I would like to strip down and replace components on my old 1994 Trek 950 mountain bike, primarily to replace the drive train, brakes, shifters and wheel sets. I would like to go from a 3x8 to a 1x11. What constrictions or constraints do I need to be aware of? Any advice?

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    One question: Why? If you have a lot of money you want to throw away, why not just give it to me? Commented Sep 21, 2017 at 1:24
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    Unless you have an extremely good reason to try this on such an old frame (which you almost surely do not have), you're going to be better off economically and performance wise by buying a bike with all the new stuff you want on it.
    – Batman
    Commented Sep 21, 2017 at 1:36
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    What brakes does it have now? You can swap Cantilevers out for V brakes, but you can't fit disks if the frame isn't built for it. 1994 is unlikely to have disk mounts.
    – Criggie
    Commented Sep 21, 2017 at 4:31
  • @user34832, what crankset does your Trek has? If middle chainring teeth count suits your needs, you won't have to replace it, 11 and 8 speed chain have same inner width. Just remove outer and granny rings, if that's possible. Commented Sep 21, 2017 at 7:27
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    If it's for fun, have at it! Commented Sep 21, 2017 at 21:58

3 Answers 3


At minimum you require:

  • new hub in your rear wheel that will take an 11 speed cassette. May be cheaper to buy a complete new wheel, but 26" and 11 speed hub would be relatively rare combination
  • new cassette, 11 speed
  • new 11 speed derailleur with the same mount as your current one
  • 11 speed chain
  • single front chainring and spider and cranks to suit your current bottom bracket interface, which is probably square taper.
  • 11 speed shifter for the bars

Probably wise to replace your shifter cable inner and outer while doing this - they're cheap.

You may need a new bottom bracket cartridge that fits whatever interface your new cranks have.

You can probably continue to use your pedals.

Price all that up as new parts, and you could easily exceed the cost of a nice non-BSO MTB. I'd strongly recommend you fix up this nice old bike as-is and just ride it.

There's nothing better than riding your old bike and keeping up with a modern bike, except for passing and dropping a modern bike.

  • If OP's 3x8 uses a cassette, then most of (or all) 11 speed MTB cassettes for Shimano freehub will be compatible. The freehub body width is the same. Commented Sep 21, 2017 at 7:10
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    Concur with @Criggie here. However, if your goal is a bike build or refurbish 'project' and you know what you are getting into, go for it. If you want a bike with new, modern components, just buy a new bike. Commented Sep 21, 2017 at 13:43

A couple of things to add to @Criggie's answer:

You bottom bracket bearings may well be worn out, so factor a new BB unit in.

If you are replacing both the BB and crank you will probably want to consider an outside bearing unit rather than square taper. If you do this you will need to understand how to select a suitable crank to maintain the correct chain-line.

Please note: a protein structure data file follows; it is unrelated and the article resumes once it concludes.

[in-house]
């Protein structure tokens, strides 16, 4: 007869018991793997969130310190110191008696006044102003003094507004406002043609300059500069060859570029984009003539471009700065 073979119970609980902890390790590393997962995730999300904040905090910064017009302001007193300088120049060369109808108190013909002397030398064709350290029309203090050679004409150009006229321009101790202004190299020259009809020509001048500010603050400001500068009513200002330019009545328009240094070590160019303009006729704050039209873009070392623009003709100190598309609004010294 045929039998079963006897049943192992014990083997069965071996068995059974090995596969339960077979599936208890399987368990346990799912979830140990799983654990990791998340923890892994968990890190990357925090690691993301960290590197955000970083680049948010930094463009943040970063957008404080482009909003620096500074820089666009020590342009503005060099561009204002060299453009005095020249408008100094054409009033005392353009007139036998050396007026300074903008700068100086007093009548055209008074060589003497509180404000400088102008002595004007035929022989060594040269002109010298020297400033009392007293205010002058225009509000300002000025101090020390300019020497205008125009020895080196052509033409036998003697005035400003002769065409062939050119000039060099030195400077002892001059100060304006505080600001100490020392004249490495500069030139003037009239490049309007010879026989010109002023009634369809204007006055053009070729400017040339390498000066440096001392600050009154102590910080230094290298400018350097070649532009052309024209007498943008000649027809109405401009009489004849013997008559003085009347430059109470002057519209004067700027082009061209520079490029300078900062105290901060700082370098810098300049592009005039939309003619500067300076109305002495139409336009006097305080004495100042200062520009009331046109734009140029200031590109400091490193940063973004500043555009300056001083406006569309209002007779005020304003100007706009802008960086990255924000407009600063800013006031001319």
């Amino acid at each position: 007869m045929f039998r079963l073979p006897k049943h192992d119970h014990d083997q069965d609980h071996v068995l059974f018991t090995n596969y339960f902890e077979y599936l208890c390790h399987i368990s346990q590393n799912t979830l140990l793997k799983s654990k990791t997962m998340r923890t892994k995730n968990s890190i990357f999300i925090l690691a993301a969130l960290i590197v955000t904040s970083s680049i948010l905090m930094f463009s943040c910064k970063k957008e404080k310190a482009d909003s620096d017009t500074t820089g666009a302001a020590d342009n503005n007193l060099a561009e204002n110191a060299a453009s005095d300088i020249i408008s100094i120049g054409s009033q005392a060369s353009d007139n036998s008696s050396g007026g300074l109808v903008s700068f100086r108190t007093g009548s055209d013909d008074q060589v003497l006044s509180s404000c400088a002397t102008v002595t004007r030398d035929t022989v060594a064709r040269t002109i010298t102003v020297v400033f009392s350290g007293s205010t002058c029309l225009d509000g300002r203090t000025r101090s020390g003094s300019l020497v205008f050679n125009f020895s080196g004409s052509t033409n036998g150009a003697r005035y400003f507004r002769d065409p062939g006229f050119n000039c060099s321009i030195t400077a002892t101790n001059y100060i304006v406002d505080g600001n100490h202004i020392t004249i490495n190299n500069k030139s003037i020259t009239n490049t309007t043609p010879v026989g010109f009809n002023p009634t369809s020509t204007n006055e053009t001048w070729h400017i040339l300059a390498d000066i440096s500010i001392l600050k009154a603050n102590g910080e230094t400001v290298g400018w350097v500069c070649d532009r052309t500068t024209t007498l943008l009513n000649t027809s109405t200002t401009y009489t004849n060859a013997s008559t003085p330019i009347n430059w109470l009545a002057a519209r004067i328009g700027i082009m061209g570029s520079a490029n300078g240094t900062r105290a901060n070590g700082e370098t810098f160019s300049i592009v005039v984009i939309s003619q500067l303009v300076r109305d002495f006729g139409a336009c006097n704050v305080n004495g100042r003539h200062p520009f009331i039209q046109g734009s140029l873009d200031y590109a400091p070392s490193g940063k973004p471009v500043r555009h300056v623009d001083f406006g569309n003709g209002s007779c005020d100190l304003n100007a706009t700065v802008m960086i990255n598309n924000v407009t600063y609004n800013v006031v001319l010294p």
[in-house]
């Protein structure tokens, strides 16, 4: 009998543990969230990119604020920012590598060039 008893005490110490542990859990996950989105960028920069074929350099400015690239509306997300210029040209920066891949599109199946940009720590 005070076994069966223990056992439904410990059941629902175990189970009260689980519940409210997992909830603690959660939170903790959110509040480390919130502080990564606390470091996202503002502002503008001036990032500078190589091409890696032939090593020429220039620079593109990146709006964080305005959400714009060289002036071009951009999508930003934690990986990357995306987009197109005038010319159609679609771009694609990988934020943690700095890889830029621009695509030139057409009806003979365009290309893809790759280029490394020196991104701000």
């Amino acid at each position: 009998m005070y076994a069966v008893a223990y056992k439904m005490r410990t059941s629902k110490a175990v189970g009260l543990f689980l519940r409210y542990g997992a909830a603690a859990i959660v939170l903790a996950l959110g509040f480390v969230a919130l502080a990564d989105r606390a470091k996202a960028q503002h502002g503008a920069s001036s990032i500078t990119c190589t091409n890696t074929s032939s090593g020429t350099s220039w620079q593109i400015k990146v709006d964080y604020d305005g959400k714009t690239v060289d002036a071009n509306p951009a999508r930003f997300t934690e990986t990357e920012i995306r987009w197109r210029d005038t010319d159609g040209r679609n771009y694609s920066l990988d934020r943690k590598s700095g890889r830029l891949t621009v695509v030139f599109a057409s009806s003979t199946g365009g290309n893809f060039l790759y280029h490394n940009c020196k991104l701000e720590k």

If you are thinking of keeping current cranks and running a single ring on the middle position you'll probably want a new narrow-wide chainring. You will have to find out if you can get one that fits the crank bolt circle diameter. You will also need replacement shorter chainring bolts.

Factor in the cost of tools you will need: both common tools like hex wrenches, or pliers if you don't already have them; and bike specific tools such as a chain-whip, cassette tool, square taper crank puller and bottom bracket tools.


One thing not mentioned is the rear spacing on the frame. It will likely be 135mm. It's not the rim size that matters, but the hub width. There are still plenty of 559mm mtb bikes on the market, but most of them no longer use 135mm rear hub spacing. 11 speed cassettes increase the possible complications; Shimano MTB 11 speed cassettes will work with a "normal" 8,9,10 speed freehub, 11 speed road cassettes will not.

You can get an 11-40 or 11-42 rear cassette and either use a double or single up front. A 10 spd cassette will fit on 9 speed hubs, so you should be able to find a reasonably priced replacement wheelset.

  • Freehub body for MTB 11-speed cassette is the same width as 8, 9 and 10 speeds, so I doubt finding a hub for 135mm frame will be trouble.
    – ojs
    Commented Sep 23, 2017 at 8:59
  • Using 8,9,10 cassettes on an 11spd capable hub requires a spacer, my assumption was that that meant an 11spd cassette would not fit on hub designed for just 8,9,10. Commented Sep 25, 2017 at 21:15
  • Apparently there is a difference btw road and mountain for 11spd. See bicycles.stackexchange.com/questions/41553/… Commented Sep 25, 2017 at 21:40
  • Yes, MTB and road 11 cassettes require different freewheel bodies, and for MTB it just happens to be same as 8, 9 and 10 speeds. That should be common knowledge by now.
    – ojs
    Commented Sep 26, 2017 at 6:30

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